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European Commissioner for Environment
20 years on – The importance of EU nature protection
"Three for the Tree – Investing in Natura 2000 for future prosperity and well-being" - event organized by WWF European Policy Office, EEB (European Environmental Bureau), EUROPARC, IUCN Regional Office for Europe
Brussels, 25 September 2012
Ladies and Gentlemen,
I am delighted to be here today to celebrate the 20th anniversary of the Habitats Directive and the Natura 2000 network. As you probably correctly assume, this is not my first celebration, but the message of the importance of both, the Directive and the Network, should be repeated again and again. I am particularly pleased to celebrate this special occasion with you, who have always been among the most effective supporters of nature protection and Natura 2000 network in Europe.
As you know, two decades ago, natural habitats and species were disappearing from the European landscape at an alarming rate. The response of European leaders was the Habitats Directive, which together with the earlier Birds Directive, has created high standards and a system of checks and balances to guarantee that economic and social development go hand-in-hand with the protection of Europe's natural heritage.
As the future showed, this was a very wise decision and the Habitats Directive can be credited, to a large extent, for preserving our most precious natural assets and beginning to address the crisis in biodiversity. I can say with confidence that its biggest success lies in the creation of the Natura 2000 network. These areas of high biodiversity value embrace over 26,000 nature sites and cover almost a fifth of our land territory as well as substantial marine areas. This makes it the largest coordinated network of protected areas in the world. This is an achievement we can all be proud of.
The Directive has not only promoted a system of checks and controls, it has also brought Member States and many people closer together in pursuit of a common objective – the conservation and sustainable use of Europe’s rich natural heritage. Thanks to the Habitats Directive – and the people who on a daily basis work on its implementation – our knowledge of the status and management-needs of species and habitats in Europe, and our capacity for action have greatly increased over the past two decades.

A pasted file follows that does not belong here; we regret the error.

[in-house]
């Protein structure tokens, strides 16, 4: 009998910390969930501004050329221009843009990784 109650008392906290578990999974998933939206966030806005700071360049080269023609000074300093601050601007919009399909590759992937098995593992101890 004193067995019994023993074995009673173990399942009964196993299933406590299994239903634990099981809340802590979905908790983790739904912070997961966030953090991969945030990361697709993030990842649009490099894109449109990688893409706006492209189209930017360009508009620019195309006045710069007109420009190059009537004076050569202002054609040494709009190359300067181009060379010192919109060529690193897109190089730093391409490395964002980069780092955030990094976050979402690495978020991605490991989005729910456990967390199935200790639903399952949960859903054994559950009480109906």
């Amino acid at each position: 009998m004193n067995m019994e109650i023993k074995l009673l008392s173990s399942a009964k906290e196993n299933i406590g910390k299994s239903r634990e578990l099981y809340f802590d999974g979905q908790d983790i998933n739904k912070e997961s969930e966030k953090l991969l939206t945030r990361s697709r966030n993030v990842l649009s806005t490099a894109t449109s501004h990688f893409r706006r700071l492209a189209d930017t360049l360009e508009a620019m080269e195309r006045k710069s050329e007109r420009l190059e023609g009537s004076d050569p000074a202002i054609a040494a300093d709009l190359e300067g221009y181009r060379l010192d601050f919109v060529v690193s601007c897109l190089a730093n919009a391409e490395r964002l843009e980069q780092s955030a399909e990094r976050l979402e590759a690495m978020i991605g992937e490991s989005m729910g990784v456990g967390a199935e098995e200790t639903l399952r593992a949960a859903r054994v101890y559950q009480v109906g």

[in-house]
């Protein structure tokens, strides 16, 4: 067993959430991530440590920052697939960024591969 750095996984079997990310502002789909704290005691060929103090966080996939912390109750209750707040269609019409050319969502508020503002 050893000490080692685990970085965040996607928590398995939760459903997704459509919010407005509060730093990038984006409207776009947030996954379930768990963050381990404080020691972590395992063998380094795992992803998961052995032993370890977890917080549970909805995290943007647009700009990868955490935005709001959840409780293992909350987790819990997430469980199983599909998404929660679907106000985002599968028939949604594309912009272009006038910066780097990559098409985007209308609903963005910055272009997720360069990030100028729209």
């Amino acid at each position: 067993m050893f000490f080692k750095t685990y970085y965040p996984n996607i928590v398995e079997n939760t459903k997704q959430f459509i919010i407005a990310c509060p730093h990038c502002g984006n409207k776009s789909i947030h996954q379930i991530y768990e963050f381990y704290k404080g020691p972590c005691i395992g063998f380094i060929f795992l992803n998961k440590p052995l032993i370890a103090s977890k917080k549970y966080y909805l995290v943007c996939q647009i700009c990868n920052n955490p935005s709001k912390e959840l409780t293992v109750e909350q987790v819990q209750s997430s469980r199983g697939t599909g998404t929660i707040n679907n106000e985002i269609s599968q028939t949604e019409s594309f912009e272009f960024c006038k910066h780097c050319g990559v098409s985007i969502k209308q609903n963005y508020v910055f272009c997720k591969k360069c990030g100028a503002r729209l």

In this respect, the LIFE programme, which is also celebrating its 20th anniversary, has played an important role. LIFE continues to be a vital practical outdoor laboratory to develop these partnerships and test new approaches for the cost-effective management and restoration of Natura 2000 areas.
It goes without saying, however, that even more work is ahead of us to secure the favourable conservation statues of European habitats and species. At EU level, only 17 % of the assessments made on the conservation status of the species and habitats listed in the Habitats Directive are favourable. Improving their status is certainly feasible, but we need to ensure full and effective implementation of the nature Directives. This is also central to achieving the EU Biodiversity Strategy objective of halting and reversing the loss of biodiversity and ecosystem services by 2020.
Ladies and gentlemen,
Investing in Natura 2000 is very much about investing in our own future. Maybe it sounds a bit like a cliché, but I can't help – it is simply truth. Natura 2000 provides us with a whole array of vital ecosystem services such as carbon storage, flood prevention, water quality maintenance – estimated to be worth around €200–€300 billion per year, many times more than the cost of managing the network. But not only that, Natura 2000 also provides very significant job opportunities through tourism, recreational and other activities, especially in rural areas, contributing to job creation and growth.